The NBA Won’t Test For Marijuana, Outbreak of Harmful Vapes More Present In Illegal States

A congressman said on Wednesday that he intends to help bring the psychedelics reform movement to Capitol Hill “this year.”

Rep. Earl Blumenauer (D-OR), a longstanding champion of marijuana reform in Congress, made the comments at a symposium on psychedelics policy that was hosted by Harvard Law School’s newly established research institute, the Project on Psychedelics Law and Regulation (POPLAR).

The NBA is extending its policy of not randomly drug testing players for marijuana through the 2021-2022 season, a league spokesperson confirmed on Wednesday.

NBA Commissioner Adam Silver signaled late last year that the temporary suspension of cannabis drug testing may continue. And now Chief Communications Officer Mike Bass is confirming that the policy will be in place at least through the upcoming season that begins this month, according to The Associated Press.

WASHINGTON, Oct. 6, 2021 – U.S. Department of Agriculture (USDA) Secretary Tom Vilsack announced today an investment of more than 6 million in sustainable agricultural research projects aimed at improving a robust, resilient, climate-smart food and agricultural system.

This investment is made under the National Institute of Food and Agriculture’s (NIFA) Sustainable Agricultural Systems program. This innovative program focuses on a broad base of needed research solutions from addressing labor challenges and promoting land stewardship to correcting climate change impacts in agriculture and critical needs in food and nutrition.

New federally funded research has identified another public health protection that is associated with states enacting laws to legalize marijuana.

Just before the COVID-19 pandemic, an outbreak of a different mysterious respiratory disease emerged among some users of cannabis concentrates and e-cigarettes. Eventually linked to an additive found most commonly in unregulated marijuana vape cartridges, the illness sickened nearly 3,000 people in the U.S. and killed 68, according to the Centers for Disease Control and Prevention (CDC).

A recent study of the outbreak, published late last month in the journal Drug and Alcohol Dependence, analyzed the relationship between state cannabis policies and the prevalence of the illness, known as EVALI (e-cigarette and vaping-associated lung injury). It found that in states where cannabis was legal for adults, or where medical marijuana patients could legally grow their own cannabis, EVALI was significantly less prevalent.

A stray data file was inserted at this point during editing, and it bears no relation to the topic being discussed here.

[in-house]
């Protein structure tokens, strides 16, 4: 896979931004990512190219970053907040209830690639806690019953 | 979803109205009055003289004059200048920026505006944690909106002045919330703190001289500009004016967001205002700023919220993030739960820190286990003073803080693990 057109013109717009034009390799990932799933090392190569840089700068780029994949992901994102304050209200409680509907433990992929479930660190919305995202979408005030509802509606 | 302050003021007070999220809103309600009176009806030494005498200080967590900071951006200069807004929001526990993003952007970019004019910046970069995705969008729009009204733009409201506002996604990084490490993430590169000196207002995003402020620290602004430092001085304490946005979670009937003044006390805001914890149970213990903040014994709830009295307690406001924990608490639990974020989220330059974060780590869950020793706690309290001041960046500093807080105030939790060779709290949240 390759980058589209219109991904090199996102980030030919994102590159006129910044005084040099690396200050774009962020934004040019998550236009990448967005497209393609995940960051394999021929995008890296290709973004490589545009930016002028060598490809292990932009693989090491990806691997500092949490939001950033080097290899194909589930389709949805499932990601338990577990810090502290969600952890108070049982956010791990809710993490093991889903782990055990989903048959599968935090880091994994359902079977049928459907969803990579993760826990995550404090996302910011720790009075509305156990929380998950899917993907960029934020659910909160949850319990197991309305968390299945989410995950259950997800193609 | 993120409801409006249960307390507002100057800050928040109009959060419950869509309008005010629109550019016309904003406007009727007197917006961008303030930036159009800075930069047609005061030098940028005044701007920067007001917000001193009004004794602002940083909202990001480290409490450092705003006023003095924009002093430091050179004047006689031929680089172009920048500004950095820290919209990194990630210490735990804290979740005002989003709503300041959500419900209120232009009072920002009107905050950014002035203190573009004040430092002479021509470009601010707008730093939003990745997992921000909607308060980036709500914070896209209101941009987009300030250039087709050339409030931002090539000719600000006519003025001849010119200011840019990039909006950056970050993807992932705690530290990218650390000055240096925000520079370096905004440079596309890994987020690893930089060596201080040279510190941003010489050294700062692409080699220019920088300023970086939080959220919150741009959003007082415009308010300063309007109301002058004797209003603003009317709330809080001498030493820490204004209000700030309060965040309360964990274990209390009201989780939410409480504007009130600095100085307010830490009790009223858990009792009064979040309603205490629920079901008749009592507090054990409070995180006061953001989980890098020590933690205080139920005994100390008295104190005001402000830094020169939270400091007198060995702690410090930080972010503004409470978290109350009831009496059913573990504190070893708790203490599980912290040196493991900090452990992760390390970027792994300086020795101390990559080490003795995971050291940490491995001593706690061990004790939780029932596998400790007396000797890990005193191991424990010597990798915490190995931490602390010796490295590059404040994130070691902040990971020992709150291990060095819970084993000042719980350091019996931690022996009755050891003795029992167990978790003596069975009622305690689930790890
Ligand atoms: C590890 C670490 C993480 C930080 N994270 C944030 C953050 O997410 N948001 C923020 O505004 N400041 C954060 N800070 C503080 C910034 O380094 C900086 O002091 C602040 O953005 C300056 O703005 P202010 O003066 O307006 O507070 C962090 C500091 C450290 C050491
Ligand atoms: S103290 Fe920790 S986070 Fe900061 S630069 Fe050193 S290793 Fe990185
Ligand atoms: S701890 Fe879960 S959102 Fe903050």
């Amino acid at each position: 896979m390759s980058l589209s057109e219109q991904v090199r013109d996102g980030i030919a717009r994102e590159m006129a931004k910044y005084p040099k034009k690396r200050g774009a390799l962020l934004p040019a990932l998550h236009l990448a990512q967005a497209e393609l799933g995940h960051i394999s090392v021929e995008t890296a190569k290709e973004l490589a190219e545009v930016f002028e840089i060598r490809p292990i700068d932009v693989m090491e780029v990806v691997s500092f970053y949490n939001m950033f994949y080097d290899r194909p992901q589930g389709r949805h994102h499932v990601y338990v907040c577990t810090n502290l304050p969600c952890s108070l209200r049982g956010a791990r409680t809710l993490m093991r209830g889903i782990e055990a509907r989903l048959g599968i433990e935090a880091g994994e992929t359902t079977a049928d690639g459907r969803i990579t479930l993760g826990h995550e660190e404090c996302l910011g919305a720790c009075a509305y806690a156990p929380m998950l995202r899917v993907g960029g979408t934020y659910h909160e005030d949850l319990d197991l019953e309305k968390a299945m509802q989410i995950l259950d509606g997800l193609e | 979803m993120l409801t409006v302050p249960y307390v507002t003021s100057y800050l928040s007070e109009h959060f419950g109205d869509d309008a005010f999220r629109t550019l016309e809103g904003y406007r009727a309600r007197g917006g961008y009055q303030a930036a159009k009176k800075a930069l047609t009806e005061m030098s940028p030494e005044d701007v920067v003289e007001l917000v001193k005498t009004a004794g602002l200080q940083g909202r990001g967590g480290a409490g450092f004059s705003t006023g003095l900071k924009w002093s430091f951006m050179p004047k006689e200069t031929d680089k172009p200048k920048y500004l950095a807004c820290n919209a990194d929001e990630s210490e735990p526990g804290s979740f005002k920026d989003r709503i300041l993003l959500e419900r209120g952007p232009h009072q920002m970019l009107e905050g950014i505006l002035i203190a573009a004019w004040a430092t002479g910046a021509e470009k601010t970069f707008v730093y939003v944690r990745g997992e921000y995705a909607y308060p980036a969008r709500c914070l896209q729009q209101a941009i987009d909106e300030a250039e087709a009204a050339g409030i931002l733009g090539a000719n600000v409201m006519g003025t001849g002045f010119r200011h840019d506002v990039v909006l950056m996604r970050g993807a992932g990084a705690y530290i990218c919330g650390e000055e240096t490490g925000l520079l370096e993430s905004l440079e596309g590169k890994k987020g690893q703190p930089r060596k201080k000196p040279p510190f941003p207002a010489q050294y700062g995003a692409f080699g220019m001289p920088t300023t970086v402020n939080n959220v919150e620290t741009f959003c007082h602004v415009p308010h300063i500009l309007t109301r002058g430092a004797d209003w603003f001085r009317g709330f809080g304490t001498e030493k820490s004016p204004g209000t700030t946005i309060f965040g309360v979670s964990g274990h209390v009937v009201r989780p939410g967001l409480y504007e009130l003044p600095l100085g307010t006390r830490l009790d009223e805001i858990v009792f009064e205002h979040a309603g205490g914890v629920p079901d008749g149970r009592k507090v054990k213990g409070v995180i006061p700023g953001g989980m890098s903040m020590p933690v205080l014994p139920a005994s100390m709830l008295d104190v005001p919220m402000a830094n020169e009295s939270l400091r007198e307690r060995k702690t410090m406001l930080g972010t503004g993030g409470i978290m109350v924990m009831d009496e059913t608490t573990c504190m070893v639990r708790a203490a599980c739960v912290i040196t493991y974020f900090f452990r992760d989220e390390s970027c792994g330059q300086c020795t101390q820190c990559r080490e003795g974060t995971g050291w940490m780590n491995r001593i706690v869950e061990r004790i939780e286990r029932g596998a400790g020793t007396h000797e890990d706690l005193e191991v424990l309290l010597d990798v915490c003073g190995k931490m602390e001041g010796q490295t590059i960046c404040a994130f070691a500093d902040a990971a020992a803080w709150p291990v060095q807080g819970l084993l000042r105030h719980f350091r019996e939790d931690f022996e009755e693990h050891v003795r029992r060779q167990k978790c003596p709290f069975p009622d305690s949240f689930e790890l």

Pennsylvania is becoming something of a hotbed for marijuana legalization legislation, with a Democratic state lawmaker on Tuesday announcing his intent to file a reform bill that he’ll be working on with a Republican senator who announced his support for the policy change a day earlier.

There are also two other Pennsylvania legalization proposals that have been separately announced—one of which was formally introduced late last month and the other still being drafted.

New York Gov. Kathy Hochul has picked up the slack left by her predecessor after New York officially legalized marijuana back in March, but still isn’t able to provide a date for when New Yorkers will be able to purchase it legally.

Insider tried to question Hochul about it during a brief press conference she held on Wednesday, and asked the governor’s office after she ended the gaggle at the Museum of Jewish Heritage in Manhattan’s Battery Park.

Montana regulators adopted rules on marijuana cultivation canopy tier size increases and limitations on advertising.

Stonington, Connecticut voters rejected a proposed ban on marijuana businesses.

A study suggested that “CBGA, CBDVA, and CBGVA may contribute to the effects of cannabis-based products in childhood epilepsy.”

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